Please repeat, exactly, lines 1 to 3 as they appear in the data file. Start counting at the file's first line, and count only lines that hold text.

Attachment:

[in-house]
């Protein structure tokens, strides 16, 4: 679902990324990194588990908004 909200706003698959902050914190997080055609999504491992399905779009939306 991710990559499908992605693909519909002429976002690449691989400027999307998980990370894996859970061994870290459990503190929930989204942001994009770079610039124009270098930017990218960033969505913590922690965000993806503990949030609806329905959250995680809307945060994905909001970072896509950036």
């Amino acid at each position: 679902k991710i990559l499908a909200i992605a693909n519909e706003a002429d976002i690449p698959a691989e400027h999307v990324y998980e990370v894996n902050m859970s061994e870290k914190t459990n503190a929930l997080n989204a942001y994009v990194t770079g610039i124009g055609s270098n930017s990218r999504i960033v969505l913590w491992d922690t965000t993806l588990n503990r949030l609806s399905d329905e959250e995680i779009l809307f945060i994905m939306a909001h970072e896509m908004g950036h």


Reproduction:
[in-house]
């Protein structure tokens, strides 16, 4: 679902990324990194588990908004 909200706003698959902050914190997080055609999504491992399905779009939306 991710990559499908992605693909519909002429976002690449691989400027999307998980990370894996859970061994870290459990503190929930989204942001994009770079610039124009270098930017990218960033969505913590922690965000993806503990949030609806329905959250995680809307945060994905909001970072896509950036």
């Amino acid at each position: 679902k991710i990559l499908a909200i992605a693909n519909e706003a002429d976002i690449p698959a691989e400027h999307v990324y998980e990370v894996n902050m859970s061994e870290k914190t459990n503190a929930l997080n989204a942001y994009v990194t770079g610039i124009g055609s270098n930017s990218r999504i960033v969505l913590w491992d922690t965000t993806l588990n503990r949030l609806s399905d329905e959250e995680i779009l809307f945060i994905m939306a909001h970072e896509m908004g950036h």